In 1966, Douglas Turner Ward, Robert Hooks, and Gerald Krone began to work on their vision for a groundbreaking, inclusive space in the theatre: a permanent home where Black theatre artists could have agency over projects made for them, by them, and about them. Hooks had independently produced two of Ward’s plays (Happy Ending and Day of Absence) off-Broadway at the St. Marks Playhouse in Greenwich Village—to fantastic critical success. Running for 504 performances and winning Ward an Obie Award® for acting and a Drama Desk Award for writing, the plays also drew the attention of The New York Times, which invited Ward to write on American theatre’s exclusivity problem and the future of Black theatre artists in the industry. The resulting manifesto – “Theatre in America. For Whites Only” – attracted the attention of the Ford Foundation. And with a $1.5 million grant, The Negro Ensemble Company was born.
With Ward as Artistic Director, Hooks Executive Producing Director, and Krone the Administrative Director, the trio created an arts institution that fostered the talents of artists in all theatre disciplines as well as launching the first Black theatre ensemble company performing plays in rotation. (The first season consisted of Song of the Lusitanian Bogey (Peter Weiss), Summer of the Seventeenth Doll (Ray Lawler), Kongi’s Harvest (Wole Soyinka) and Daddy Goodness (Richard Wright).
The company—which celebrated its 50th anniversary in 2017—has since been a powerhouse in training and presenting outstanding Black artists. “There is no way we could survive except by being excellent,” Ward said, and the Negro Ensemble Company’s list of alumni provides ample evidence: Denzel Washington, Laurence Fishburne, Samuel L. Jackson, S. Epatha Merkerson, Adolph Caesar, Rosalind Cash, Denise Nicholas, Phylicia Rashad, Garrett Morris, Ruben Santiago-Hudson, Moses Gunn, and Esther Rolle to name just a few. And Writing and Directing alumni are now staples in film, television and stage. Overall, the Negro Ensemble Company has been home to more than 4,000 artists from every theatre practice and background, producing over 200 new plays which even now make up the classic canon of Black plays while also creating an extensive theatrical training program to solidify its commitment to inclusive arts education.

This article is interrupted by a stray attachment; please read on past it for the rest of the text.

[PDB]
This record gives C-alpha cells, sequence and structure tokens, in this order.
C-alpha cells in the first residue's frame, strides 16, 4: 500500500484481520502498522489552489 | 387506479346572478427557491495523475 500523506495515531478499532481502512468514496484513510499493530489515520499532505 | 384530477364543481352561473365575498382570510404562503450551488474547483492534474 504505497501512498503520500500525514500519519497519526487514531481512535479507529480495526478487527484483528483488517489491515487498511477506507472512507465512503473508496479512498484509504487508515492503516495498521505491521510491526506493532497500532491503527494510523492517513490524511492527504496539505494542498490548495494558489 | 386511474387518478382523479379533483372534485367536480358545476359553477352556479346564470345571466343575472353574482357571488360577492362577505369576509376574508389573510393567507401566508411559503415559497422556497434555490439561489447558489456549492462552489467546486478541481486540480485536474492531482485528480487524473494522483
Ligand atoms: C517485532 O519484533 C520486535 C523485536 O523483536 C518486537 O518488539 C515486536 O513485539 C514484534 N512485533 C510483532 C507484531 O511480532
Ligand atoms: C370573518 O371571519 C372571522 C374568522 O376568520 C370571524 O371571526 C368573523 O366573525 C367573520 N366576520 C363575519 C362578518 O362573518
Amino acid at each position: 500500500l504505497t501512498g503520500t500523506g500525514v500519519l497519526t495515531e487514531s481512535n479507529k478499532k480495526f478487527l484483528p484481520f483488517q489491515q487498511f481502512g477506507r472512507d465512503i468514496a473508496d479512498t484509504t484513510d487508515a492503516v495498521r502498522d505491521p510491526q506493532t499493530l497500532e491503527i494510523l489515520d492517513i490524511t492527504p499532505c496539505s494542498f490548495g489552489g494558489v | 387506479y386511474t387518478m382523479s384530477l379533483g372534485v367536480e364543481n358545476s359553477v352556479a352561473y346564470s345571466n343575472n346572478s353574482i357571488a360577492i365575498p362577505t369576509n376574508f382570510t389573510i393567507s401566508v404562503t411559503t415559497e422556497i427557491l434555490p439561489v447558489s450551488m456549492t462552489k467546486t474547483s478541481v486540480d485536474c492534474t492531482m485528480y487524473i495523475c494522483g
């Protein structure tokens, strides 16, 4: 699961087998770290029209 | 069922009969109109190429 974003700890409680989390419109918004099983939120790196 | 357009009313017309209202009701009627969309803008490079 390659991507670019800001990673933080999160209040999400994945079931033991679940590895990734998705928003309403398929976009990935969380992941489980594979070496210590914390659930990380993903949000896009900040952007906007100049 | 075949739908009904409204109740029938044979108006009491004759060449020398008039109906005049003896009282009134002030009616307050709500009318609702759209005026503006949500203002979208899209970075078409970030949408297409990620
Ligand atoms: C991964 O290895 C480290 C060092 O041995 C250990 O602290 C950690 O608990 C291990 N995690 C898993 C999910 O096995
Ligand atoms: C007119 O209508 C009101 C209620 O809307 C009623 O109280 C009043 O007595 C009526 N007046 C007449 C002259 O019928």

Though critically acclaimed and raising some of the most trailblazing questions of its time, the Negro Ensemble Company ran into a number of economic troubles and had to disband its resident company during the 1972-1973 season. This led to the difficult decision of downsizing to only one new play produced per year. Luckily, that first new play was The River Niger by Joseph A. Walker, presenting a fresh, potent, and tender perspective on the struggles of a Black family from Harlem. The River Niger was the first Negro Ensemble Company production to move to Broadway, where it ran just under 300 performances and won the Tony Award® for Best Play. The popularity of the production ensured the Negro Ensemble Company’s financial well-being for the next 10 years, when it debuted the Pulitzer Prize-winning A Soldier’s Play—their most successful play to date.
Today, the Negro Ensemble Company, Inc. continues to strive towards its mission of presenting theatre by, for, and about Black people to a historically underserved audience, partnering with companies like the Signature Theatre (2008-2009 Residency) to produce and teach. Their mission remains the same: to “provide African-American, African, and Caribbean professional artists with an opportunity to learn, to work, and to grow and to be nurtured in the performing arts.”